Queensland has become the third state to widen its post, digital and visual effects (PDV) rebate to cover game development, with a 15 per cent incentive to apply from next year.
In making the announcement this morning, Queensland Premier Annastacia Palaszczuk also revealed that the Queensland Government has moved to lower the accessibility threshold from $500,000 to $250,000.
The move comes a month after NSW broadened its 10 PDV rebate to include game development from October 1, while earlier this year, the Federal Government announced a 30 per cent Digital Games Tax Offset as part of May’s Budget.
The government previously terminated the Australian Interactive Games Fund as part of its funding cuts to Screen Australia in the 2014 Budget.
In 2020, South Australia became the first state government to extend its PDV rebate for games.
Like Film Victoria, Screen Queensland has offered games-specific production funding for several years. The agency supported Brisbane-based studio Witch Beam in the creation of Unpacking, which this month won Australian Game of the Year and an award for Excellence in Accessibility, and has also collaborated with Gameloft to offer mentorships and placements.
Screen Queensland CEO Kylie Munnich said the state was home to a growing base of talented specialists and studio facilities in the post-production, visual effects, animation, and games disciplines.
“The widening of the PDV incentive will be welcome news to our local games sector, which we support through our screen finance and market programs as well as mentorships, workshops, and our SQhub, our subsidised co-working space ideally suited to games developers and start-up studios,” she said.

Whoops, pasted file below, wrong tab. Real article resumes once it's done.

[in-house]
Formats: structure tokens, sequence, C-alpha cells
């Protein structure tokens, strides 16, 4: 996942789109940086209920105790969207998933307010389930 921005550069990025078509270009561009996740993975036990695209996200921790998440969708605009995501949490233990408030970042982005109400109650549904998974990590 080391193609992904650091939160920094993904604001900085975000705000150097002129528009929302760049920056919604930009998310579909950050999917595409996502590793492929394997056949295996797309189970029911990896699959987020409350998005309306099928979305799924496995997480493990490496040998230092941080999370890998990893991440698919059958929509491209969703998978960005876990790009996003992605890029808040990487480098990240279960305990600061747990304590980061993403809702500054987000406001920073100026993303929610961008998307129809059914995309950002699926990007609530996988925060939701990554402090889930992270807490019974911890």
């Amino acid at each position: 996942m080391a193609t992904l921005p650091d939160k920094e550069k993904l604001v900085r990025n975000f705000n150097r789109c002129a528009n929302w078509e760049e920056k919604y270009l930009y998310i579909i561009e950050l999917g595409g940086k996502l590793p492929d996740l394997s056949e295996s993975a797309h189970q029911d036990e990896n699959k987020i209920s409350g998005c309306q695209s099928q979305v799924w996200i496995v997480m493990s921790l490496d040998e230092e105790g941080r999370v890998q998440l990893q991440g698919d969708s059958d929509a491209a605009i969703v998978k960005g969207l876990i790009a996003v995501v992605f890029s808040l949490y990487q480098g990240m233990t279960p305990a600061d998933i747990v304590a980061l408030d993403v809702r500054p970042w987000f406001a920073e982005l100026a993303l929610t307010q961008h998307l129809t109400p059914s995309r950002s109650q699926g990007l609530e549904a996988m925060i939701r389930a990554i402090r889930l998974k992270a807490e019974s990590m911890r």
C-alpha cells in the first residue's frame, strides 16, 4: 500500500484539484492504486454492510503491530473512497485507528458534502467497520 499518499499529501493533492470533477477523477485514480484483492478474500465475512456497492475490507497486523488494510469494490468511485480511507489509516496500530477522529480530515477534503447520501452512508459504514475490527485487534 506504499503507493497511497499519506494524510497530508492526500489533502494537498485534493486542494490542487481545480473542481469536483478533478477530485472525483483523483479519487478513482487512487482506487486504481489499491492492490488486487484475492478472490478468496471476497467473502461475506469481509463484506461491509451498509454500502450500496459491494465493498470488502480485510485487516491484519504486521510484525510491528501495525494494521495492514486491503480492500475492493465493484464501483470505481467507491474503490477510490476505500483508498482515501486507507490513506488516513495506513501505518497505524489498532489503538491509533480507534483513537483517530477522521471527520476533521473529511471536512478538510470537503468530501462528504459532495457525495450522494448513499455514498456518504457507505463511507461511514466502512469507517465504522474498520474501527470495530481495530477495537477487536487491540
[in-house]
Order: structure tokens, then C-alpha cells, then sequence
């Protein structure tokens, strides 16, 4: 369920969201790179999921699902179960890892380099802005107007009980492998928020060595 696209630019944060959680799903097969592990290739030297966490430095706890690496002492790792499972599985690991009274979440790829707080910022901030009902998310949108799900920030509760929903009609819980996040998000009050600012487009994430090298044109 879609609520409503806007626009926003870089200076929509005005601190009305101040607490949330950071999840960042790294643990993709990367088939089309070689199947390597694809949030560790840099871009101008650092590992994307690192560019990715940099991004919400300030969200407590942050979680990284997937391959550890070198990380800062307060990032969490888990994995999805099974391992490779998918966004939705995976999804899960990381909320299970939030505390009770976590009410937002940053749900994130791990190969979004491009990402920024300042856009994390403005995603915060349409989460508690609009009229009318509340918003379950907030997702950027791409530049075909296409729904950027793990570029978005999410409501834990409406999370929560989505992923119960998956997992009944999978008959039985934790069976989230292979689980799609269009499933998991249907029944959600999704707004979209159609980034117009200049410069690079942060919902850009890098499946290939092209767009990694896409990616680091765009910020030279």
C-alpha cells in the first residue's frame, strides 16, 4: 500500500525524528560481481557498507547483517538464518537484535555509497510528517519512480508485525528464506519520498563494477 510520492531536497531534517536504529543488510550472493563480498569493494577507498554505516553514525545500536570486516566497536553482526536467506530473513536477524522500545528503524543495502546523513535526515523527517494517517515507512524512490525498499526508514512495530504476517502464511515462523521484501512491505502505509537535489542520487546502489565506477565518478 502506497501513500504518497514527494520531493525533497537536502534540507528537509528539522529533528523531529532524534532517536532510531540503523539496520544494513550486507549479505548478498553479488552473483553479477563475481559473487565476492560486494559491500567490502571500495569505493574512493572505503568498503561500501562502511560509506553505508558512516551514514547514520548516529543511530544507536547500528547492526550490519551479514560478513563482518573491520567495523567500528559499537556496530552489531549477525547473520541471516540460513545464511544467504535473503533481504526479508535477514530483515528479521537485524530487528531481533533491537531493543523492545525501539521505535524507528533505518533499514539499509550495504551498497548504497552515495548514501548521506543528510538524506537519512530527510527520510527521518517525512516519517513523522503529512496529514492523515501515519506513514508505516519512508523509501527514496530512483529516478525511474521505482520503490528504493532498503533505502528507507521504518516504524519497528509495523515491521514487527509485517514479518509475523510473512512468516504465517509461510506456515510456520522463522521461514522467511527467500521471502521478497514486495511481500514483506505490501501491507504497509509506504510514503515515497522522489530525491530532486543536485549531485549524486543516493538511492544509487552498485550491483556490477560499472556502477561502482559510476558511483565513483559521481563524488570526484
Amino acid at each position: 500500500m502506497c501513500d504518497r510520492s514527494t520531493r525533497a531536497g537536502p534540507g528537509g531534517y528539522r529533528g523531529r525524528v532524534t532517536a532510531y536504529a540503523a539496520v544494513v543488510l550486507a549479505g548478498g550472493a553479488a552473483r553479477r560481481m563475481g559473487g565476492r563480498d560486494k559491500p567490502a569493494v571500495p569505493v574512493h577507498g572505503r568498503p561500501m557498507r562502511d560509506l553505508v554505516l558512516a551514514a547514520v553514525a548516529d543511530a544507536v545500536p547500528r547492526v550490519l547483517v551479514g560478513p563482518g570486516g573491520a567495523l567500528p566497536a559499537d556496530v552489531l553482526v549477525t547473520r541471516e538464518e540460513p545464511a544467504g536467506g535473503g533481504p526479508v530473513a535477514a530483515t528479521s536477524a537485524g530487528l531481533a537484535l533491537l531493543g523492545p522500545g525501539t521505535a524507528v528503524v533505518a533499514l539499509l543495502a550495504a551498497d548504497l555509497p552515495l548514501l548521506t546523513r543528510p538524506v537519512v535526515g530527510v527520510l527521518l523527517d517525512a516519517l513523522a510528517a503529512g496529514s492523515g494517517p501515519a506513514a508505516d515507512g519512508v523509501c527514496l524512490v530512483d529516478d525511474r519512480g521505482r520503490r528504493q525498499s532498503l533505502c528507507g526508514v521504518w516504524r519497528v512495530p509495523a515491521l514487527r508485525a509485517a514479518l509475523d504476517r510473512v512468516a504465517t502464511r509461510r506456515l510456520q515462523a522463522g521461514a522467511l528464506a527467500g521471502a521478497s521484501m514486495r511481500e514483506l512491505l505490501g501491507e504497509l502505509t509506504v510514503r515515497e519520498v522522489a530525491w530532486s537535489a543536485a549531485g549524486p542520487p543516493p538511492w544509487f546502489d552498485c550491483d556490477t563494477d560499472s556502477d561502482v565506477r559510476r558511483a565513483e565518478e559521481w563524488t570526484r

Gameloft Brisbane studio manager and Interactive Games & Entertainment Association (IGEA) board member Dylan Miklashek said the rebate would allow the company to hire a second team of 30-40 people that would have otherwise not have been possible.
“Gameloft and IGEA have worked tirelessly with Screen Queensland and the Queensland Government to deliver this immensely exciting news,” he said.
IGEA CEO Ron Curry also congratulated the Queensland Government on the announcement.
“This new game incentive, coupled with the Federal Digital Games Tax Offset to be introduced in July 2022, will ensure that Queensland will see a surge in employment and economic return for those companies creating games and game related technologies,” he said.
“Further to that, we expect to see increased investment from international game studios looking to establish a base in Australia, with Queensland now potentially set to become one of the most attractive places for game development anywhere in the world.”
The Queensland Government has also announced support for another seven productions through Screen Queensland’s PDV incentive, including five animated children’s programs, a surfing documentary and an international feature film.
The projects are:
• The Infernal Machine by Paramount Pictures | Serve Chilled (Brisbane)
• The Best Surf Movie in the Universe produced by Bronte Pictures | The Post Lounge (Brisbane)
• ScaryGirl produced in partnership with Passion Pictures | Like A Photon Creative (Brisbane)
• LOL Surprise! OMG – The Movie produced by MGA Entertainment and released on Netflix | Pixel Zoo (Brisbane)
• LOL House of Surprises produced by MGA Entertainment and released on Netflix
• The Sloth Life | Like A Photon Creative (Brisbane)
• Baby Alive! produced by Hasbro Australia | Pixel Zoo (Brisbane)
In 2022, Screen Queensland will launch a PDV placements program offering paid positions for newly-qualified screen practitioners to work in the state’s burgeoning post-production sector.
Screen Queensland is also currently recruiting for a dedicated Games and SQhub director, to lead in the administration of games funding programs and the SQhub co-working space at Teneriffe, Brisbane.